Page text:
Colmar and Ghent

'The artist,' read the catalogue of the avant garde exhibition, 'has sought by various means to involve the observer in the work. This is a radical new development in an art-world which has for too long been stultified by the framed image.'

But there is nothing new under the sun.

The two most important Flemish and Rhenish works of the late Middle Ages, The Issenheim Altar Piece (now in the Musée d'Unterlinden in Colmar), and The Adoration of the Lamb (in St Bravo's Cathedral, Ghent), could both teach the modern painter in search of 'involvement ' and 'participation' a thing or two.

Both works deploy space and time in a way so subtle and imaginative that the observer is enmeshed in the work. They are collections of panels designed to be displayed in different arrangements at different liturgical times. The 'work of art' (‘happening’?) changes constantly. And both involve the observer in the spatial framework of the panels themselves and blend the whole work into the architectural setting from which the observer sees it.

At Colmar the mystical encounter of Anthony Abbot with Peter Hermit and the temptations of St Anthony are set in scenery both fantastic and familiar. The foreground gives way to identifiable landmarks around Issenheim – representations of the very countryside through which the pilgrim has walked to keep the feast of St Anthony.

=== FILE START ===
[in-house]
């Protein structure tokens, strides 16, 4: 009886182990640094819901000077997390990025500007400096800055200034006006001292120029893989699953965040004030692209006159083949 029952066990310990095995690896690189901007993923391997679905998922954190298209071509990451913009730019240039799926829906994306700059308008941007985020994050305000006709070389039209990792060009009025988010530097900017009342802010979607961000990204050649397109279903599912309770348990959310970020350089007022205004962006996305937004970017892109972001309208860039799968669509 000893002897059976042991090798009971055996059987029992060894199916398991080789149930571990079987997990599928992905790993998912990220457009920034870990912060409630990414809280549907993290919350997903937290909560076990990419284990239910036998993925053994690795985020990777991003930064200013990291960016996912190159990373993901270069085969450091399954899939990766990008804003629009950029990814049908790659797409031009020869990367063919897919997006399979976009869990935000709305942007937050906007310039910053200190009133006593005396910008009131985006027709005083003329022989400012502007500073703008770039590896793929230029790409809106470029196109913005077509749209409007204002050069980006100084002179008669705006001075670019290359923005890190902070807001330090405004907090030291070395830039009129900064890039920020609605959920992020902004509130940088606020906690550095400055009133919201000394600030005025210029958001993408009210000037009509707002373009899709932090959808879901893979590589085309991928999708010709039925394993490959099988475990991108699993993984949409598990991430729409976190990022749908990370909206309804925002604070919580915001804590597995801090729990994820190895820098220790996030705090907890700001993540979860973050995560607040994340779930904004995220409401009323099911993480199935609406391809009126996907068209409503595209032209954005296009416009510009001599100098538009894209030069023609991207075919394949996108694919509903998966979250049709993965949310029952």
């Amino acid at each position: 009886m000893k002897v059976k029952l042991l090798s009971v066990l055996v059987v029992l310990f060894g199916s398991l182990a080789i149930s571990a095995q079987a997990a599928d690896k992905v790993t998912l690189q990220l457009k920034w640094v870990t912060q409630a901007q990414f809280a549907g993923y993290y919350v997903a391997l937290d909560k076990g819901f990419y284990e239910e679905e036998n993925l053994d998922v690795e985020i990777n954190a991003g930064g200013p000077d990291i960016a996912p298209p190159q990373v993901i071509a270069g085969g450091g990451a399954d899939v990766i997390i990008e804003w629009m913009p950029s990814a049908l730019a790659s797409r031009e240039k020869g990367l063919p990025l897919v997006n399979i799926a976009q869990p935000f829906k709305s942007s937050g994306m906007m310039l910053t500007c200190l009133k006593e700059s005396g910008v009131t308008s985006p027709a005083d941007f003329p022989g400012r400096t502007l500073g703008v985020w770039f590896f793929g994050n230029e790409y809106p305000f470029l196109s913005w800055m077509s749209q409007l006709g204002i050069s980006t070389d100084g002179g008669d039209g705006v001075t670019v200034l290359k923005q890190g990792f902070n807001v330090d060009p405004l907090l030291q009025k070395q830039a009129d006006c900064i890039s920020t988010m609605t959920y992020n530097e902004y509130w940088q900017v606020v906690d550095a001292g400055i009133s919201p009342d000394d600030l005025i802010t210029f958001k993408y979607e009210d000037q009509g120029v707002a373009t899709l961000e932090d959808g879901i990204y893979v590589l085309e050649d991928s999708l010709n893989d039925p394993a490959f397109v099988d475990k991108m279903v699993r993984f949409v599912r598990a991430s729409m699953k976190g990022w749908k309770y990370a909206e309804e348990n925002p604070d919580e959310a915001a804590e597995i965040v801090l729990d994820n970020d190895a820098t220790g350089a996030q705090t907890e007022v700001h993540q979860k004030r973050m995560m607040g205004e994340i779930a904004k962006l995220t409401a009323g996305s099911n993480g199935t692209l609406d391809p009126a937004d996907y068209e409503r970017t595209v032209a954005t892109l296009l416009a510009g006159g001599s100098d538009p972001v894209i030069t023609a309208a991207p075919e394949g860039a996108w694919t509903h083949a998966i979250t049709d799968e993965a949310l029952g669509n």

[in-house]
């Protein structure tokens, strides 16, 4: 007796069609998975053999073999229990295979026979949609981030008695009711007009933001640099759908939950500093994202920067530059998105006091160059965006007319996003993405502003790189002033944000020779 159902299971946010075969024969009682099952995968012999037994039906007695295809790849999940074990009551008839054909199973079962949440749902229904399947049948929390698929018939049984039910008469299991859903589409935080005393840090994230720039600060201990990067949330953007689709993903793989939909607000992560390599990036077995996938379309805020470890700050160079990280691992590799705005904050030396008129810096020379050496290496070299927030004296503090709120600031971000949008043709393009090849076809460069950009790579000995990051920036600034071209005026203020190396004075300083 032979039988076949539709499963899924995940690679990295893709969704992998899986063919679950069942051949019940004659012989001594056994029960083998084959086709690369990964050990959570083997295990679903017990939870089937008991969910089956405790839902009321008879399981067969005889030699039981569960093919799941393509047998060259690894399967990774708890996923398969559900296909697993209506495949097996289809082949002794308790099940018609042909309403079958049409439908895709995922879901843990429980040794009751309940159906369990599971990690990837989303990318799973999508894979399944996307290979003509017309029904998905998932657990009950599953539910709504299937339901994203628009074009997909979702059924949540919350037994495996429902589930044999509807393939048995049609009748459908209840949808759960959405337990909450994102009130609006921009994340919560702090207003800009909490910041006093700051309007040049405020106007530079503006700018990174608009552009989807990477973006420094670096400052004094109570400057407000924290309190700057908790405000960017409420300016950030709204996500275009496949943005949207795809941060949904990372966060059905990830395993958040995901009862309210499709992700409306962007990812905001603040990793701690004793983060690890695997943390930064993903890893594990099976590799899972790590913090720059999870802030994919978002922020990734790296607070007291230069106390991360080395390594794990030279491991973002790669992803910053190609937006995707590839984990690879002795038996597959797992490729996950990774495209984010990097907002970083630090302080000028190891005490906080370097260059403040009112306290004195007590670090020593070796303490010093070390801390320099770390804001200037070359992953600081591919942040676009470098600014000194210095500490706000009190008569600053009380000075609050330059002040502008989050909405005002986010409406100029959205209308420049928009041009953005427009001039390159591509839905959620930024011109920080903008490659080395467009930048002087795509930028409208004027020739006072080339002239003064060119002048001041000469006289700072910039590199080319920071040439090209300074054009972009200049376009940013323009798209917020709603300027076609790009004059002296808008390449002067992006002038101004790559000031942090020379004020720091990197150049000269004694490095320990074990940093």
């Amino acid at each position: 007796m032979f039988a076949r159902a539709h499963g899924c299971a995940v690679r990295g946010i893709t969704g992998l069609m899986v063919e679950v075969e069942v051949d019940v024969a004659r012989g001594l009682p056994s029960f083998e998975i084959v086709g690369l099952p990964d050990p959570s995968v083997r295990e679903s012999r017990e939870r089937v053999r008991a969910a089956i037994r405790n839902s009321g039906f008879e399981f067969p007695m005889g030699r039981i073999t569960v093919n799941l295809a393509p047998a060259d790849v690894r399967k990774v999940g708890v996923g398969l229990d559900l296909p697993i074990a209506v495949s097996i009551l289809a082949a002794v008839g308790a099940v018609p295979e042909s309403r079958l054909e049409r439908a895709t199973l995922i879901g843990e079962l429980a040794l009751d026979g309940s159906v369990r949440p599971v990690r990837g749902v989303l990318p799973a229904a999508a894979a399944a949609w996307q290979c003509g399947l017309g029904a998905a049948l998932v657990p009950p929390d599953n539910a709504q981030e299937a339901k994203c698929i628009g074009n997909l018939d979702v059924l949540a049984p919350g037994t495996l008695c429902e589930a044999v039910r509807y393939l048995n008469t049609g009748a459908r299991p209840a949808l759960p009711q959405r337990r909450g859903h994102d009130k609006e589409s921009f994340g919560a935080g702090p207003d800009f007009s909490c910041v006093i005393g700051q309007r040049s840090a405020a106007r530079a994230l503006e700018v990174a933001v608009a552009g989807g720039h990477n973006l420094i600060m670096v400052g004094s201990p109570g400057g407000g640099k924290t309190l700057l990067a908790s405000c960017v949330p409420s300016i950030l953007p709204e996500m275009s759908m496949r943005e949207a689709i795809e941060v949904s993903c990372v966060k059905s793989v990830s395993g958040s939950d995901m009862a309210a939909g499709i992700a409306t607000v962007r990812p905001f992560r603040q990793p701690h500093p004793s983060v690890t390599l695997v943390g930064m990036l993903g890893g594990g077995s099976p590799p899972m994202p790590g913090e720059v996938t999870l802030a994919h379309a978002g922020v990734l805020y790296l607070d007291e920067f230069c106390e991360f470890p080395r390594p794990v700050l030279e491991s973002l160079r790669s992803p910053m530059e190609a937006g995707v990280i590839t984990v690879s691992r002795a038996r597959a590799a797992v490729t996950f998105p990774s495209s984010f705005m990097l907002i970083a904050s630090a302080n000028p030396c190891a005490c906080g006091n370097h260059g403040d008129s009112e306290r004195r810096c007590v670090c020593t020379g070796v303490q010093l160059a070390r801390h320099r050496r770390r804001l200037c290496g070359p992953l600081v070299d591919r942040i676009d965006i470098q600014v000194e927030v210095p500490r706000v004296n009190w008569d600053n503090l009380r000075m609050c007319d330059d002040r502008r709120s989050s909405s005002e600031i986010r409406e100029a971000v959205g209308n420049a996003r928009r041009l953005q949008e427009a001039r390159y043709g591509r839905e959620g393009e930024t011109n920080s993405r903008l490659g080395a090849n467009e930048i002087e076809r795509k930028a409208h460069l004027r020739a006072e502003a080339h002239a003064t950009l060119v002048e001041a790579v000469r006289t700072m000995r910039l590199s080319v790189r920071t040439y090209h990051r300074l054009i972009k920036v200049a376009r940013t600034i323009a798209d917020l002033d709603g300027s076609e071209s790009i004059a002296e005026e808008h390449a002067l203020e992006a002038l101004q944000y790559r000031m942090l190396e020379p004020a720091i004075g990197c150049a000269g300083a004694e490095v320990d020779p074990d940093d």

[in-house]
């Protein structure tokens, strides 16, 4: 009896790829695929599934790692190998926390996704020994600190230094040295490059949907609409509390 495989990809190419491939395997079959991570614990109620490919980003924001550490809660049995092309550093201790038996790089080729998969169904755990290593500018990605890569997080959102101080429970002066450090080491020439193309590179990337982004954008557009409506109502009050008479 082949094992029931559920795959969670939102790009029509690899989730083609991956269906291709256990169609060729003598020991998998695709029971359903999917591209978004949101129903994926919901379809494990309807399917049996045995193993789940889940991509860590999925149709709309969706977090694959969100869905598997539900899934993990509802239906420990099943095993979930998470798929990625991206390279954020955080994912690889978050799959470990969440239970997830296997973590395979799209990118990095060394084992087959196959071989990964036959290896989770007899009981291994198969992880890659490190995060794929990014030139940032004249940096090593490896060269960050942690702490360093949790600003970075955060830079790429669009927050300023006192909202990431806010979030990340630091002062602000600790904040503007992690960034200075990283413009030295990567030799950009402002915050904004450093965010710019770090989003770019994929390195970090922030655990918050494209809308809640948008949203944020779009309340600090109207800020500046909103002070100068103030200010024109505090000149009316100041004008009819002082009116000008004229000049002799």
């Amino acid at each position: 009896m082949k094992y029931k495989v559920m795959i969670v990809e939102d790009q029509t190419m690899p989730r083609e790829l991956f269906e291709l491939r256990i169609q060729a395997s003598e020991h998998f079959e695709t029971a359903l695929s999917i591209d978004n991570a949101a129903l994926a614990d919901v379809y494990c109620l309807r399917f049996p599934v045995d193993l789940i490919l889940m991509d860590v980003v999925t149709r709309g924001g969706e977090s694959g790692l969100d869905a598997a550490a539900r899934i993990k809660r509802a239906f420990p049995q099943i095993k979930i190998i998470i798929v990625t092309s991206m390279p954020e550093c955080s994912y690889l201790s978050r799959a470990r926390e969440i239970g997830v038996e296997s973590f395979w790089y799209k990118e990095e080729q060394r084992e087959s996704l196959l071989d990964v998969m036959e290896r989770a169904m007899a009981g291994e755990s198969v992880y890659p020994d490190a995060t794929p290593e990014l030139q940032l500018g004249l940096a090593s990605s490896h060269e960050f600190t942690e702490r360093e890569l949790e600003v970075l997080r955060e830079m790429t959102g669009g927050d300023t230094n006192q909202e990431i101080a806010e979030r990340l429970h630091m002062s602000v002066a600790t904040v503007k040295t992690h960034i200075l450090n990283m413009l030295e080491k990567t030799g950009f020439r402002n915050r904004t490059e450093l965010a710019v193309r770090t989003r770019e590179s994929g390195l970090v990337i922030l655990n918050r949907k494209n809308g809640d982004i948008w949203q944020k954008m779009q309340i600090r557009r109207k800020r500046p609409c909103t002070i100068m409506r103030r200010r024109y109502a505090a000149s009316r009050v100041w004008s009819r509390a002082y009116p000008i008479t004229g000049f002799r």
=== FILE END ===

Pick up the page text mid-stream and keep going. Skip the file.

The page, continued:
At Ghent a stained glass window (in 'real space' behind the spectator) is reflected, in 'pictorial space', in the great jewel on the morse of God's cope. God is in St Bravo's or St Bravo's is in heaven, or the spectator is in some sacred space between the two. Optical illusion preaches Gospel truth.

Figures at the edges of both compositions fade out into neutral tones, like trompe d'oeil extensions of the building around them. Architecture penetrates painting and painting flows out into architecture.

At Colmar both the crucified Christ and the devils of Anthony's temptations bear the marks of erisipelas, St Anthony's Fire, the disease from which the patients of the hospice who worshipped daily at that altar were themselves suffering. Subtler and deeper than the baroque, these late medieval masterpieces use every technique, from surrealist symbolism to photographic realism, to 'involve' the worshipper and bring him to his knees.


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